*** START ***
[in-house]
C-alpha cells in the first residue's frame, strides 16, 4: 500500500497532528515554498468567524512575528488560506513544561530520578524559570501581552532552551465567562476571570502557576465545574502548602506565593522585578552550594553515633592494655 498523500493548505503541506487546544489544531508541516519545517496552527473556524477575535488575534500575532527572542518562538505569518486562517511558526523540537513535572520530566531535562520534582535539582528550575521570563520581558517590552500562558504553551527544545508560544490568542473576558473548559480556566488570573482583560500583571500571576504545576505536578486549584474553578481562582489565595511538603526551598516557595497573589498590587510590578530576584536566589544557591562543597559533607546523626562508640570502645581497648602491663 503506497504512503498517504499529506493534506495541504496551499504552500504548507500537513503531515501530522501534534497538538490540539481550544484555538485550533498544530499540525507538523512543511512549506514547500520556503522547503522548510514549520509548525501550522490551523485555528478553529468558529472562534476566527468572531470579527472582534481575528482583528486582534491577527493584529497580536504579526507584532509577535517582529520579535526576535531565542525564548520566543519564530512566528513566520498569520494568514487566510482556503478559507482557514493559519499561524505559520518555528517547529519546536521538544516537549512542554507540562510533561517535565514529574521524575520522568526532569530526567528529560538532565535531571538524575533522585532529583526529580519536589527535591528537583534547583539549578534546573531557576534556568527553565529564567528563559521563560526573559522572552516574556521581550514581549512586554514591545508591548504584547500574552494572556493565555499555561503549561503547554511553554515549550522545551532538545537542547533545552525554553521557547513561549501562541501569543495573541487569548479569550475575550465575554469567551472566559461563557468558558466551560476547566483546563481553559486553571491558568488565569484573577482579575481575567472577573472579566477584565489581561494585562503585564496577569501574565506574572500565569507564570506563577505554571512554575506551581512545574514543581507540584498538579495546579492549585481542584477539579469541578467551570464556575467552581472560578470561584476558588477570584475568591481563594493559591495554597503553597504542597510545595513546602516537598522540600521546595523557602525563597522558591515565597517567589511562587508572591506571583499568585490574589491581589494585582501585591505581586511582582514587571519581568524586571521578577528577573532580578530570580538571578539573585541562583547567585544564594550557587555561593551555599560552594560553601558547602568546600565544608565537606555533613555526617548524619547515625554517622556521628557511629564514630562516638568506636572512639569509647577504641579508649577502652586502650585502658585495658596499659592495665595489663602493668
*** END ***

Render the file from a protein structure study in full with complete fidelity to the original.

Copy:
[in-house]
C-alpha cells in the first residue's frame, strides 16, 4: 500500500497532528515554498468567524512575528488560506513544561530520578524559570501581552532552551465567562476571570502557576465545574502548602506565593522585578552550594553515633592494655 498523500493548505503541506487546544489544531508541516519545517496552527473556524477575535488575534500575532527572542518562538505569518486562517511558526523540537513535572520530566531535562520534582535539582528550575521570563520581558517590552500562558504553551527544545508560544490568542473576558473548559480556566488570573482583560500583571500571576504545576505536578486549584474553578481562582489565595511538603526551598516557595497573589498590587510590578530576584536566589544557591562543597559533607546523626562508640570502645581497648602491663 503506497504512503498517504499529506493534506495541504496551499504552500504548507500537513503531515501530522501534534497538538490540539481550544484555538485550533498544530499540525507538523512543511512549506514547500520556503522547503522548510514549520509548525501550522490551523485555528478553529468558529472562534476566527468572531470579527472582534481575528482583528486582534491577527493584529497580536504579526507584532509577535517582529520579535526576535531565542525564548520566543519564530512566528513566520498569520494568514487566510482556503478559507482557514493559519499561524505559520518555528517547529519546536521538544516537549512542554507540562510533561517535565514529574521524575520522568526532569530526567528529560538532565535531571538524575533522585532529583526529580519536589527535591528537583534547583539549578534546573531557576534556568527553565529564567528563559521563560526573559522572552516574556521581550514581549512586554514591545508591548504584547500574552494572556493565555499555561503549561503547554511553554515549550522545551532538545537542547533545552525554553521557547513561549501562541501569543495573541487569548479569550475575550465575554469567551472566559461563557468558558466551560476547566483546563481553559486553571491558568488565569484573577482579575481575567472577573472579566477584565489581561494585562503585564496577569501574565506574572500565569507564570506563577505554571512554575506551581512545574514543581507540584498538579495546579492549585481542584477539579469541578467551570464556575467552581472560578470561584476558588477570584475568591481563594493559591495554597503553597504542597510545595513546602516537598522540600521546595523557602525563597522558591515565597517567589511562587508572591506571583499568585490574589491581589494585582501585591505581586511582582514587571519581568524586571521578577528577573532580578530570580538571578539573585541562583547567585544564594550557587555561593551555599560552594560553601558547602568546600565544608565537606555533613555526617548524619547515625554517622556521628557511629564514630562516638568506636572512639569509647577504641579508649577502652586502650585502658585495658596499659592495665595489663602493668